In “What Grieves Frenzy Drown’d,” an album released on SCRIPTS Records in April by 27-year-old New York-based guitarist Alec Goldfarb, melodies rise out of coarse microtonal string textures like strange objects—both ancient and modern, water-smooth rocks and plastic detritus—found on a rough-hewn beach. Occasionally these melodies sound familiar, influenced by Goldfarb’s immersion in Indian classical music; more often they are strange and elusive. The album leaves a powerful impression. 

Goldfarb began playing the electric guitar and composing at age 11, adding classical guitar to his repertoire in high school. I spoke with him by video chat about microtonal melodies, the Indian classical style of music training, and the question of cultural appropriation. 

VAN: When in your musical training did you start working with intervals smaller than a half step?

Alec Goldfarb: I’ve been performing and playing Indian classical music for 10 years. The first time that occurred to me, I was in a bargain record store in high school, and in the $0.99 bin, I always found really cool shit. There was this record called “Indian Classical Music,” and it was this violinist, L. Subramaniam, and Zakir Hussain, a really famous tabla player [who does a] North-meets-South thing. Reading the liner notes on the back, which were very florid, talking about microtonality and all the crazy rhythmic stuff, I was like, “I have to find someone who can teach me this.”

Did you ever go to India to study or have you been able to do it from New York?

I’ve been to India to study. I studied with the Gundecha Brothers who were famous dhrupad singers. In New York, my primary teacher is Anupam Shobhakar. Then I also studied with some folks on the West Coast; there’s a bigger scene around the Bay Area.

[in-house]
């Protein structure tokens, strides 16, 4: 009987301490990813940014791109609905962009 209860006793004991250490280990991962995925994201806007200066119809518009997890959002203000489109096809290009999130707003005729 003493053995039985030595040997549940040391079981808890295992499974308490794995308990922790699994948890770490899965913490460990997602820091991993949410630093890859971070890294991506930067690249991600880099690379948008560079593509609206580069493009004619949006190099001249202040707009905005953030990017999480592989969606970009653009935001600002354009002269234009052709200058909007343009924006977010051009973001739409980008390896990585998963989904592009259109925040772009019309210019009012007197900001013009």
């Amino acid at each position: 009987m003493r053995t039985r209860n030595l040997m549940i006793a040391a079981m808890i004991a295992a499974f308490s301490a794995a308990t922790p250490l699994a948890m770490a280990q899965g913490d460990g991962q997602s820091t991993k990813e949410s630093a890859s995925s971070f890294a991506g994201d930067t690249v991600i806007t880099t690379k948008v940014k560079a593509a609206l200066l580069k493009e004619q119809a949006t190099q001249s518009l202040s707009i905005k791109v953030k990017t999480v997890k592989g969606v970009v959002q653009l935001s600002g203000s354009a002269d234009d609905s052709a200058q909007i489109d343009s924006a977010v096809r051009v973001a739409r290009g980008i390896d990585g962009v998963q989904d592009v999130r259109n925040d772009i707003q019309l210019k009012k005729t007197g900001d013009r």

What was it like going to India to study music? There’s definitely this cliché in classical music or even Western pop music of the musician whose mind is opened by the guru-like figure. 

It’s like “The Darjeeling Limited.” I certainly don’t want to fall into that trope, but sometimes you fall into it nonetheless. It was wonderful. The biggest difference was being in that very different place and it being the next level of immersive. Back then, my studies with my teacher here in New York were incredibly immersive. We really did it old school a lot of the time: I would stay with him for a couple of weeks and morning, afternoon, night, just do it: lessons all day, every day. I already had that experience going into it, but in India, it was getting up at 4 or 5 a.m. to warm up. 

We’re used to taking lessons for an hour a week, so that sounds like a very different experience. Which style of learning do you prefer? 

I drastically prefer the other one. Part of the reason why Charlie Parker is one of the greatest musicians ever is because during his time in New York and Kansas City, what it meant to be a gigging musician was you played three or four gigs a night, every night, for your whole life. Of course he was the best. He could play everything all the time. It’s the same deal with Indian classical music. It’s so immersive. I think it’s a great lesson for what it means to take things to the next level and be really committed to the music.

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In the notes to your album, you write that you work with just intonation and whole-number ratios. How did you go from the immersive style of learning Indian classical music to a more theoretical approach? 

I tried to start from the practicalities as much as you can with something like that, not just pie in the sky. I started with things that I was practicing: “Can I sing this partial in this place?” My own personal practice with it ended up feeding into the music. It was a lot of stuff like that: these things I can already hear, this tuning on the guitar, this position of the hands on viola. 

Was your approach to microtonality influenced by the composers who came to it from the Western classical tradition—Gérard Grisey and Tristan Murail, Ben Johnston, Georg Friedrich Haas—or did it grow only out of the Indian music that you were making? 

It didn’t happen first, but that’s just as important in my music. I think spectralism was probably the first more serious interest I had on that side of the fence, Grisey, Murail, later on Haas for sure. Through him getting to [Harry] Partch and going through Genesis of a Music, that was really important. I feel like it’s hard to really get that stuff without going through Genesis of a Music.

You wrote in the introduction to the album that it has singable just intonation melodies. What makes a just intonation melody singable, but also what makes any melody singable?